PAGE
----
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Nearly two weeks after the US Supreme Court shut the door on a ban on California’s controversial legislation on classification of truck drivers as employees or independent contractors, the trucking industry in the state is still wondering how AB5 will change its future.

The law is not hitting the industry out of the blue. Designed to address misclassification and inadequate compensation and benefits of workers in the gig economy, it was set to come into effect on 1 January 2020 but was stopped immediately in its tracks by injunctions sought by opponents of the bill, led by the California Trucking Association (CTA). The legal wrangling came to an end on 30 June, when the Supreme Court declined to review a challenge to the law.

With this out of the way, the law can be enforced at any time. Some companies have reportedly made changes, such as reducing the number of contractors while recruiting drivers as employees, but for the most part companies have waited to get a clearer picture of the new regime.

Companies and owner-operators feel in the dark. The Owner-Operator Independent Drivers Association (OOIDA) has actually supported legal challenges to AB5, stating that the state authorities have not provided any guidance to owner-operators how they can work as independent contractors under the new scheme. Todd Spencer, its president, commented that many working in the sector find it impossible to figure out how to comply.

There is a feeling that players are stepping into terra incognita with the danger of finding out in court later on that they unwittingly took a wrong turn at some point.

The CTA sees companies in a hopeless position, pointing to the three criteria laid out in the law to determine if a trucker classifies as an employee or an independent operator. According to these, a worker should be classified as an employee unless the company can demonstrate that he is free from the control of the hiring entity, performs work outside the usual course of the hiring entity’s business, and is customarily engaged in an independent trade or occupation. According to the trucker interest group, the second criterion virtually rules out the possibility of blocking a reclassification as an employee.

While companies are opposed to the regime, it is unclear how many of the approximately 70,000 owner-operators registered in California favour reclassification. The CTA has argued that most of them are happy with their independent status and have no desire to be turned into employees. It has warned that many would leave the state or the industry altogether if forced to give up their independence. This would aggravate the driver shortage and push up trucking costs in California.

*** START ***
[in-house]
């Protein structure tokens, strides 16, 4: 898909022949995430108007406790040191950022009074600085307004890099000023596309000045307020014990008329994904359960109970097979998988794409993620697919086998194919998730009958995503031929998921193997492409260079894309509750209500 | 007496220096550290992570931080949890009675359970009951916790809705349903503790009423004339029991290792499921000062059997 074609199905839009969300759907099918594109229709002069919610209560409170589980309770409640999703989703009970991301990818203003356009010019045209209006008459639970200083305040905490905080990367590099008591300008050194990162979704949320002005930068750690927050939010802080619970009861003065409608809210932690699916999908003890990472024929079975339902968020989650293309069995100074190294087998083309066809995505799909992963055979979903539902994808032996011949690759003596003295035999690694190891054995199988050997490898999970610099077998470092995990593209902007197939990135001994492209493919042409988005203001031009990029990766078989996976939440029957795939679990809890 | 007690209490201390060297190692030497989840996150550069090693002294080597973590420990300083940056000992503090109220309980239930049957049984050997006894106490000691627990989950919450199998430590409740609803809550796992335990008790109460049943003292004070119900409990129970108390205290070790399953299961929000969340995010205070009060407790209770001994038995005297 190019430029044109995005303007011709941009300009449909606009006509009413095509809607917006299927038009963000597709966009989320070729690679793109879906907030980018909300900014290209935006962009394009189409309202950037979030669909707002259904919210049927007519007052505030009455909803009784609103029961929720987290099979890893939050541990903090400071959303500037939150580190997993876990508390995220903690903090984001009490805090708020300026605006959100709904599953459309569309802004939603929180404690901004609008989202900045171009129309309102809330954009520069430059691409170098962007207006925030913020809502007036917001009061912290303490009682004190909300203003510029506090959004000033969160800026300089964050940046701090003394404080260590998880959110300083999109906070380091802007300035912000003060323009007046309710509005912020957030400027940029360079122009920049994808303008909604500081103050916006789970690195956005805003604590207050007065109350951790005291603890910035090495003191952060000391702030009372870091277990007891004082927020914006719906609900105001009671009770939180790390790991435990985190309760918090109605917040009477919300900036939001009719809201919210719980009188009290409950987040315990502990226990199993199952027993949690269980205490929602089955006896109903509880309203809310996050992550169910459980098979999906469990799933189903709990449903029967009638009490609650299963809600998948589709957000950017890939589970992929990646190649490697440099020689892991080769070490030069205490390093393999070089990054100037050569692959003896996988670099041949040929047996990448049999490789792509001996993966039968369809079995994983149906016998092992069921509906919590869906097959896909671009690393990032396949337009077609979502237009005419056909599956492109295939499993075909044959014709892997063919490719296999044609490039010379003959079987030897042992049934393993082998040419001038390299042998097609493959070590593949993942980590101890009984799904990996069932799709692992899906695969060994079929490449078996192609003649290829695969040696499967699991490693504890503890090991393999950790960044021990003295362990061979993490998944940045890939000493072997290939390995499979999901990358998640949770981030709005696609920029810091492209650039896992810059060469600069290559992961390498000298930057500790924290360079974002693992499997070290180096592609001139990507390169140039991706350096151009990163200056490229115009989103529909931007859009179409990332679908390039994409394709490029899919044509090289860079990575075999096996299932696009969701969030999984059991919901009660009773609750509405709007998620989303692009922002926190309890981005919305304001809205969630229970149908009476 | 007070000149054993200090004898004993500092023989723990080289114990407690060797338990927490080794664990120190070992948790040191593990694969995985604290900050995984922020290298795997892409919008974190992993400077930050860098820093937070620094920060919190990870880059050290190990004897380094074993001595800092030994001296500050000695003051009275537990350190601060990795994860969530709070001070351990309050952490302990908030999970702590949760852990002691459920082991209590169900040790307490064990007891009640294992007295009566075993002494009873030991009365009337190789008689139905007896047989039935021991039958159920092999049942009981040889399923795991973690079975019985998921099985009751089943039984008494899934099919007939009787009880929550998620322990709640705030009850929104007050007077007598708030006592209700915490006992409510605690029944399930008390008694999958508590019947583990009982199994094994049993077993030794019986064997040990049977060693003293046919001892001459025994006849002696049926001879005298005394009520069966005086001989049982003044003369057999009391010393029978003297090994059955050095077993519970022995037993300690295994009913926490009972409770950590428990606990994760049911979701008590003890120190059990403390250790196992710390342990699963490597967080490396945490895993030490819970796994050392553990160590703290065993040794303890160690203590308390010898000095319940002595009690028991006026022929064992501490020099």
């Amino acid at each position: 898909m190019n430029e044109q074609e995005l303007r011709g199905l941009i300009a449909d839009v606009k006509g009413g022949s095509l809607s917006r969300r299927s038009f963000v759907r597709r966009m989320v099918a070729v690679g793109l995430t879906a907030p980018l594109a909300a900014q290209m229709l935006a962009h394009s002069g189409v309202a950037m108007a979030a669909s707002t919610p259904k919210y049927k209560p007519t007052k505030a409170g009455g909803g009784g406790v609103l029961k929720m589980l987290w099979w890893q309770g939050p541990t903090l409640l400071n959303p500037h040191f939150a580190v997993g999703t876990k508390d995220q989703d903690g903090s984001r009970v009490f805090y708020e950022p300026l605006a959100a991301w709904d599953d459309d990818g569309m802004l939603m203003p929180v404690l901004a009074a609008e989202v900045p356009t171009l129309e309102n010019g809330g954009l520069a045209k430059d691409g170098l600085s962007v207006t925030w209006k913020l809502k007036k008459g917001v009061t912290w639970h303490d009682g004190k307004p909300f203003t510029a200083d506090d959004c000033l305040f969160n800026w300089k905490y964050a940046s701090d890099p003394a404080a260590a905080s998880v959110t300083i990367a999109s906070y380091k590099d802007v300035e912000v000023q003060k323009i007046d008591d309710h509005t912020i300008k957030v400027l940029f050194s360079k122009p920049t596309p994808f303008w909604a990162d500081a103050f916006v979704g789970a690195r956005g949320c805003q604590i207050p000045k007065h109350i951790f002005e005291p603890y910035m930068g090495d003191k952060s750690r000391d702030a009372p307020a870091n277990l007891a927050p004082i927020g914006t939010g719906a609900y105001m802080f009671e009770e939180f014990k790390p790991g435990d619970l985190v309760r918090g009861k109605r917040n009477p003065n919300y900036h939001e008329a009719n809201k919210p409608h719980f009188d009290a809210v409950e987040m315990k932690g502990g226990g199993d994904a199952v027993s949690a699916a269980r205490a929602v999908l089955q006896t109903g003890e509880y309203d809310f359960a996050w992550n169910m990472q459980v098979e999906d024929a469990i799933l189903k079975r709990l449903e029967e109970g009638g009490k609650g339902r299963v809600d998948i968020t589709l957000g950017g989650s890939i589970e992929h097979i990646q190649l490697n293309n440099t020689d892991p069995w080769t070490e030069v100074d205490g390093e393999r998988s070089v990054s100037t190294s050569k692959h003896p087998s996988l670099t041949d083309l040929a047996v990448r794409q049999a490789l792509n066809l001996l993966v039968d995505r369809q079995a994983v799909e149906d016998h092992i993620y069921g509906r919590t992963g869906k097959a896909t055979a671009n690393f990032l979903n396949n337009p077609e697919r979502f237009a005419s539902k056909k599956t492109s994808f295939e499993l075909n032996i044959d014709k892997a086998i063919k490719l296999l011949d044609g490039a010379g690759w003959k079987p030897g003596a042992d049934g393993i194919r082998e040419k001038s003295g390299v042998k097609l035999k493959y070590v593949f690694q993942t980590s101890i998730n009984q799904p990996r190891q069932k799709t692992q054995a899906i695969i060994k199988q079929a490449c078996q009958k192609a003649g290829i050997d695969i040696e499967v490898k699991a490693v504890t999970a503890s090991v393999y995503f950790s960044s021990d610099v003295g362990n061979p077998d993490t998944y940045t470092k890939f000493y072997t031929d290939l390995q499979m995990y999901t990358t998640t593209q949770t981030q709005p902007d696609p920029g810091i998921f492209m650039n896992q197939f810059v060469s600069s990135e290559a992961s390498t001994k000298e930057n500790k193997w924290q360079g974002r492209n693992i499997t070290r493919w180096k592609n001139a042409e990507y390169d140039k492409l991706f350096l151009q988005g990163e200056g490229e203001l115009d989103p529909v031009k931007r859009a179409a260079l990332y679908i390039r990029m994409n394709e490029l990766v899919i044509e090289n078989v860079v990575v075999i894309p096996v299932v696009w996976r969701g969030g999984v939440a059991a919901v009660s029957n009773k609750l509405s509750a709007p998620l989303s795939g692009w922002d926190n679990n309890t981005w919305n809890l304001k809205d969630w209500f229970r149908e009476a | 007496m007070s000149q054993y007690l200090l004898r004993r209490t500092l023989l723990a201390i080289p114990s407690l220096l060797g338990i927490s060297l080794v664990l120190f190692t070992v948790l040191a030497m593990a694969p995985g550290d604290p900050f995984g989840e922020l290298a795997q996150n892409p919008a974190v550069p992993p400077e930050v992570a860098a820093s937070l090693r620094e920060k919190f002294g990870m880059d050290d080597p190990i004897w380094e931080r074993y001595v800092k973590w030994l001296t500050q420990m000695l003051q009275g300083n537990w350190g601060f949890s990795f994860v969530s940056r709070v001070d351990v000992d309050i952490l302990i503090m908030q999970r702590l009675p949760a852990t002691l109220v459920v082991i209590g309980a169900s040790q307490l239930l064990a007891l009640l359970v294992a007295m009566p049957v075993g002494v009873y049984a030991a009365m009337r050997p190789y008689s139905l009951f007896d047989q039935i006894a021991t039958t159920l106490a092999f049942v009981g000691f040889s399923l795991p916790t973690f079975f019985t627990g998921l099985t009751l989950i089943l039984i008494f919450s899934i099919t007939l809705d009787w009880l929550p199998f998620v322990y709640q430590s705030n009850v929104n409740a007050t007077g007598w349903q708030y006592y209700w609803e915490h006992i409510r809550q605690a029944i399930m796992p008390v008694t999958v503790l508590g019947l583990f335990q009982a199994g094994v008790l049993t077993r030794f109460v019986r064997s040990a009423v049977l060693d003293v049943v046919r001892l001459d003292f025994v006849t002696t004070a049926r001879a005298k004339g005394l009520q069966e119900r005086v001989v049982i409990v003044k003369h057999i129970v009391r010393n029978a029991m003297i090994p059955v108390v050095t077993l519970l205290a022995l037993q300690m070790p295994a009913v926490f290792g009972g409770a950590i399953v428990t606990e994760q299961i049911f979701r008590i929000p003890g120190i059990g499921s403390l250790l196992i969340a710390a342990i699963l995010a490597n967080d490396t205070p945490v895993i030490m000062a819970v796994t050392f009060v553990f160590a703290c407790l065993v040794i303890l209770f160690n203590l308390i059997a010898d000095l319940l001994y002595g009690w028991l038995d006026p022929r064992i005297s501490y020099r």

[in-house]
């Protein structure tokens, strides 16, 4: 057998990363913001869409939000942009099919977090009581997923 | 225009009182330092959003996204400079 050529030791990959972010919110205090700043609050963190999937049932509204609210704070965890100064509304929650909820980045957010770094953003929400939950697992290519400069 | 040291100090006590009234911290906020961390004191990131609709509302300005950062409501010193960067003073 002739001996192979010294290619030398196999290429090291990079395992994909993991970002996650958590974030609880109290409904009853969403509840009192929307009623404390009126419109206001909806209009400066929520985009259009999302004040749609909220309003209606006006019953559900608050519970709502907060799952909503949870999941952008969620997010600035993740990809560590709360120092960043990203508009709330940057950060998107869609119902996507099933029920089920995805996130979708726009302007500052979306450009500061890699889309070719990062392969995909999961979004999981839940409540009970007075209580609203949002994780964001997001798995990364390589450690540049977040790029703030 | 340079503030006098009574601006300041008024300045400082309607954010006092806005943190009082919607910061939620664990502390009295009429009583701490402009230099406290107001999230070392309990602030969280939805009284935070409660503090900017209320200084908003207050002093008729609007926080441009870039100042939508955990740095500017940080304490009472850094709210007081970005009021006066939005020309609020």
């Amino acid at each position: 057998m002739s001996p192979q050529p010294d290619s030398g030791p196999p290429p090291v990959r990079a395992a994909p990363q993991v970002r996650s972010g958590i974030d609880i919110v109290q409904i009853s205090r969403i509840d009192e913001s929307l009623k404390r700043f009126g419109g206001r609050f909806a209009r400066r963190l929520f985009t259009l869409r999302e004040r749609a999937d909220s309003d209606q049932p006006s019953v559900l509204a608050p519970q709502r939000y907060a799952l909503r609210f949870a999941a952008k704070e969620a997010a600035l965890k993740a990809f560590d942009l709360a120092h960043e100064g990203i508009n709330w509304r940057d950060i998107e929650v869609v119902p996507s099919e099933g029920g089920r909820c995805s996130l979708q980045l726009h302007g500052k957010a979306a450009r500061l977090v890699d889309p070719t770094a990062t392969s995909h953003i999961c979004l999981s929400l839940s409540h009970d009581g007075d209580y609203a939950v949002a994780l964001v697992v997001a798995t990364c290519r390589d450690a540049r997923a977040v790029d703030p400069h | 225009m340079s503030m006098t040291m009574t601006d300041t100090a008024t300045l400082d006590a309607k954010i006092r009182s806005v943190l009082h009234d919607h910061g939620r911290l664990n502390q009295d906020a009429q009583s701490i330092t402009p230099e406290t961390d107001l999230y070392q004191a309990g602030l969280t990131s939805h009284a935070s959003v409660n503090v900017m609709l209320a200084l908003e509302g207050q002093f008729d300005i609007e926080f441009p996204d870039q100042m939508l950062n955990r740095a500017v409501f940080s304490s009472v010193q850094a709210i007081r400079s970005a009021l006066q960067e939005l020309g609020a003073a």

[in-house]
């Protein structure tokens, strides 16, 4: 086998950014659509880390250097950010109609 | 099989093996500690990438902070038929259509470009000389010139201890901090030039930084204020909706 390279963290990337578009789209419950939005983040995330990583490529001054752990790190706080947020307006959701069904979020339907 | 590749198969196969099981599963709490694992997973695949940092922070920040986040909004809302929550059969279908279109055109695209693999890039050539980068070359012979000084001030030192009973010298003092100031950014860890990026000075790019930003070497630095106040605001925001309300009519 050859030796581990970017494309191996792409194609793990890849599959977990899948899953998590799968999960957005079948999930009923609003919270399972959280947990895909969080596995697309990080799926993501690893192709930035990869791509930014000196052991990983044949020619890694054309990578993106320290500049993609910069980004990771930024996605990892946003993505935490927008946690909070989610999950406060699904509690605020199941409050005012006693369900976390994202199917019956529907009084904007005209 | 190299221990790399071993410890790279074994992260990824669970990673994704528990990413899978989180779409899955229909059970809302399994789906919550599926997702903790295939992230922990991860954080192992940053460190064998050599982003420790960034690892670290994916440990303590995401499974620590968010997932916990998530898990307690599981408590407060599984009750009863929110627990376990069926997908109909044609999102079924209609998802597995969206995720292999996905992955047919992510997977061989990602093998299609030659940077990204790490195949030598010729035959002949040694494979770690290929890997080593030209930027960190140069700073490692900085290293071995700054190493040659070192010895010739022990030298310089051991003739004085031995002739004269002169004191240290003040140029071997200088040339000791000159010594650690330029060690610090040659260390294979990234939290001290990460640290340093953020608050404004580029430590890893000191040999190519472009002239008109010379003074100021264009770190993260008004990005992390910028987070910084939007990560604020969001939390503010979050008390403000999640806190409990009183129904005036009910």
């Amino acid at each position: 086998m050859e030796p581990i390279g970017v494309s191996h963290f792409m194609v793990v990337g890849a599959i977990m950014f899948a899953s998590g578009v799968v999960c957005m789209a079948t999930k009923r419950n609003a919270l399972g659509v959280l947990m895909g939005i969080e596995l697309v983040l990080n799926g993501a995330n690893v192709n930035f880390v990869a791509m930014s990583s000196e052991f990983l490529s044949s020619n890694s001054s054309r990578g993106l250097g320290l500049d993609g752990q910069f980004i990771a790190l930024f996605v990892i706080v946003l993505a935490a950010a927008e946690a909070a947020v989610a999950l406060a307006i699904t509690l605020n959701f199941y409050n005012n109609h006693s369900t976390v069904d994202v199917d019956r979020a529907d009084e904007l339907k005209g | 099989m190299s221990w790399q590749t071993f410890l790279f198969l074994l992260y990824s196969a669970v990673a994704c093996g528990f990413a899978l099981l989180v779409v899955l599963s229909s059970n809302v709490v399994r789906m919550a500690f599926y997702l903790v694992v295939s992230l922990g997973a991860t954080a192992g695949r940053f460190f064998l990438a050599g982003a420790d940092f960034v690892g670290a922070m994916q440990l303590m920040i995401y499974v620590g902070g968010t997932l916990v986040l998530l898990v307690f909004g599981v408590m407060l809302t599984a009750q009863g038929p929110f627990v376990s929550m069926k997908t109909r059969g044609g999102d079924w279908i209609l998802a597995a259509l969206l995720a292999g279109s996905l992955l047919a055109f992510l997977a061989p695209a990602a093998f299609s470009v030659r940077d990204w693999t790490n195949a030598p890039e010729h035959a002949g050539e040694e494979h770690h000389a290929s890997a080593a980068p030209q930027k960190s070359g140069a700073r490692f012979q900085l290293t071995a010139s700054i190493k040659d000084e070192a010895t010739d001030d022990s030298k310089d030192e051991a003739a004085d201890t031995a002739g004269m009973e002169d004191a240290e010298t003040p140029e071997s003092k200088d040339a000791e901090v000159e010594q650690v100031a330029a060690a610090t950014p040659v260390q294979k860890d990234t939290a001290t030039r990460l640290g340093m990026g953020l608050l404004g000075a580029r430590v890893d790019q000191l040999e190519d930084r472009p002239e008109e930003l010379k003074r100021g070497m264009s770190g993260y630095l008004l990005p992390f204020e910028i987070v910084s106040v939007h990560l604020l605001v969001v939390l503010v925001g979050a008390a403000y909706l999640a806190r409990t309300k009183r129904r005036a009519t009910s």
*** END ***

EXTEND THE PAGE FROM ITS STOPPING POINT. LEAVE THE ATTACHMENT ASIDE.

Commenting on the Supreme Court’s rejection of its filing for a review of the law, the CTA stated that “gasoline has been poured on the fire that is our ongoing supply chain crisis”, as AB5 would “cause motor carriers and owner-operators to bear the substantial, if not insurmountable, costs and burdens associated with shifting to an employer-employee business model”.

Nobody has a handle on how much of a tectonic shift AB5 is going to trigger in the state’s trucking sector, but there is broad agreement that there will be disruption.

Some considerable damage could occur in the port drayage sector. According to the CTA, more than 70% of the truckers serving the ports of Los Angeles, Long Beach and Oakland are owner-operators. Drayage has been one of the bottlenecks in the congestion at the ports, so a significant exodus of driver there would have a palpable impact on congestion.

The Harbor Trucking Association expects to see driver numbers go down because drivers do not want to be employees nor pay for their own operating authority. According to CEO Matt Schrap, the cost of the requisite licences plus additional fees and insurance could be as high as $20,000.

Operators in other states will be watching carefully how AB5 will unfold in California. Moves have been afoot in New York, New Jersey, Massachusetts and Washington state to introduce labour regulation bills.

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